Top-of-funnel display advertising allows for greater ad creativity while still being able to leverage specific user targeting parameters. Not only can you take advantage of user targeting options to help ensure your ads show to the right people, but you can also use image and video assets to capture a user’s attention. 

These creative options allow you to stand out from your competitors and convey a message effectively, creating new potential customers and growing the size of your sales funnel from the top down.

Search and Shopping Ads for Mid- and Low-Funnel Strategies

Potential customers are searching for your brand or the products and/or services you offer. They’re either aware of a problem and searching how to solve it, aware of a solution and searching for which businesses can help them, or aware of your brand and searching for you specifically. 

Middle of marketing funnel diagram

They are in the “desire” and “action” portions of the marketing funnel. Pay-per-click ads through the Search Network will help ensure you’re fully visible, front and center on a SERP when users submit these queries. 

Bottom of marketing funnel diagram

Search Network and Shopping traffic is typically more expensive than the display network, but searches are much further down the funnel— meaning they’re more likely to convert on what you’re offering. As a result, you’ll almost certainly see better conversion rates for these types of ads regarding transactions and lead submissions.

10 Tips to Optimize PPC Strategy and Campaign Management 

Creating and managing a full-fledged PPC strategy is no easy task. It requires constant analysis and routine optimization. If you’re looking to get started with your own PPC efforts, here are 10 tips to take into consideration:

  1. Reference Your Site to Set Up Campaigns: Use your site’s navigation and hierarchy to organize and differentiate your campaigns. If your company provides Services A, B, and C and you have separate pages on your site speaking to each of those services individually, then create one campaign for each.
  2. Separate Search from Display: Display campaigns are typically going to reach audiences of a different level of intent versus search campaigns. They’re different tactics for different purposes. As such, keep them separate. You’ll have much better control over your daily budgets and have a far easier time optimizing campaigns accordingly.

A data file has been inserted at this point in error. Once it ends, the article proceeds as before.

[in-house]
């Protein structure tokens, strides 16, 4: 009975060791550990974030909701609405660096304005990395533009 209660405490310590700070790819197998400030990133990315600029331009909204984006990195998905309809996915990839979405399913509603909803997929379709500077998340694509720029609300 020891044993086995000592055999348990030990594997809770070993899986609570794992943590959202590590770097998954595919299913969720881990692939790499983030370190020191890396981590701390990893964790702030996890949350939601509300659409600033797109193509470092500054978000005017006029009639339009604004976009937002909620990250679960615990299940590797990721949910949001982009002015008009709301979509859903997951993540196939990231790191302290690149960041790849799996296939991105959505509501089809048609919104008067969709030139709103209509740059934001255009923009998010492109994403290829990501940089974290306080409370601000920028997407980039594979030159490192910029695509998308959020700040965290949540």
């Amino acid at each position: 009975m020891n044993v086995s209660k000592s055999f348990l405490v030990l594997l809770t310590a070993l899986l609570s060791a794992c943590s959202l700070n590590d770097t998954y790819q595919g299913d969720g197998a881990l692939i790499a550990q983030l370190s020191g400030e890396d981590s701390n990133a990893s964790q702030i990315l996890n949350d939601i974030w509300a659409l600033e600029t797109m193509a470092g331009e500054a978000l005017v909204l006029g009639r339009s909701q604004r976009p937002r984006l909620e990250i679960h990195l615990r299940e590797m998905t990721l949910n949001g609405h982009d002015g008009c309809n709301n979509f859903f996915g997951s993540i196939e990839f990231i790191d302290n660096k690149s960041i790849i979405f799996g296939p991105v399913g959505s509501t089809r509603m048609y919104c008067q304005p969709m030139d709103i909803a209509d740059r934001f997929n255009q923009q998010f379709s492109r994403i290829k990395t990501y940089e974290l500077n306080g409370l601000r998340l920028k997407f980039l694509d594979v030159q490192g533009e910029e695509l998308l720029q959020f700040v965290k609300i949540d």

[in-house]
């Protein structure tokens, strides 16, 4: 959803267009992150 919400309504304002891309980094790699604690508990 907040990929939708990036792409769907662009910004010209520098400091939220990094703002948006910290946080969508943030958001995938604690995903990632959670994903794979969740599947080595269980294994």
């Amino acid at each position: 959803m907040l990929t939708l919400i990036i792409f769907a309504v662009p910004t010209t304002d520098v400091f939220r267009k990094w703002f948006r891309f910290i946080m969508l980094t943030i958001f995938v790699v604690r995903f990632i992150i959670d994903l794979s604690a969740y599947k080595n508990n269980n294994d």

3. Separate Brand, Non-Brand, and Competitor Terms: A user who searches for your brand, in particular, will have a greater chance of converting with you versus a user who is searching for something generic or a user searching for one of your competitor’s brands. You’ll want to consider bidding on all of these types of keywords for search network ads, but be sure to keep them separated into their own campaigns.
  4. Utilize Settings and Assets to Your Advantage: There are many campaign settings and ad assets available for you to use and adjust to your advantage. Ad scheduling, location targeting, sitelinks, and image extension are just a small handful to speak of.
  5. Understand Keyword Match Types: On the search network, you have the option of choosing different keyword match types. It is imperative you understand just how flexible each match type can be so you have clear expectations of what search queries may trigger an ad impression from one of your campaigns. Use these match types wisely!
  6. Reference On-Page Copy to Write Ad Copy: It’s one thing to write an ad appealing enough for a user to click through. You then want that user to stay on your landing page and engage with your content. To ensure users’ expectations are met once they click through, utilize language from your landing page for your ads and have clear calls to action.
  7. Link Your CRM to Your Advertising Platform: PPC platforms use advanced algorithms to try and target the right users. Having the most accurate conversion data is essential for this to work properly. For businesses that rely on lead generation, you’ll get the best results if your link your CRM directly with your platform and allow your final close-won lead data to be imported as a conversion. Feeding the platform that data on the final stage of the sales funnel will allow it to understand what types of users are actually becoming your customers and generating revenue for your business.
  8. Use Smart Bidding: Don’t try and pretend you can outsmart a multi-million dollar bidding algorithm. Use your platform’s smart bidding options to your advantage and get the best conversion-based results.
  9. Don’t Over-Optimize: Making an optimization based on quality analysis is essential. However, you don’t want to make too many changes in too short of time for any given campaign, as your platform needs time to learn to work with the optimization changes you’re making. A good rule of thumb is to give any change you make two weeks to work before you decide to make further changes.
  10. Continually Test New Ideas: Finally, never assume you have everything perfectly set, and stop optimizing entirely. Come up with hypotheses and test new ideas either in your advertising platform itself, on your landing pages, or the site’s conversion funnel, or a combination of these things. Your PPC strategy will never be perfect, but you can and should continually test new ideas to try and close your distance from perfect.

Learn More About PPC

Pay-per-click marketing is a complex digital marketing tactic. It can be a risky marketing channel if not managed properly. But it offers significant value, and it has to be a core building block for any successful digital marketing campaign. Know your goals, set your budget, and test carefully.

If you’d like to learn more, we constantly add PPC-focused content to the Portent blog. For a more thorough understanding of PPC, reference our six-part “Building Successful PPC” series: 

PART 1: Structuring Your Google Ads Account

PART 2: Understanding Campaign Settings

PART 3: Researching Keywords

PART 4: How to Create Effective Responsive Search Ads

PART 5: The Best Google Ads Extensions to Implement

PART 6: Tracking Success

Portent also offers PPC marketing services for companies big and small. If you’re interested in working with Portent or learning more about how we could work together, reach out!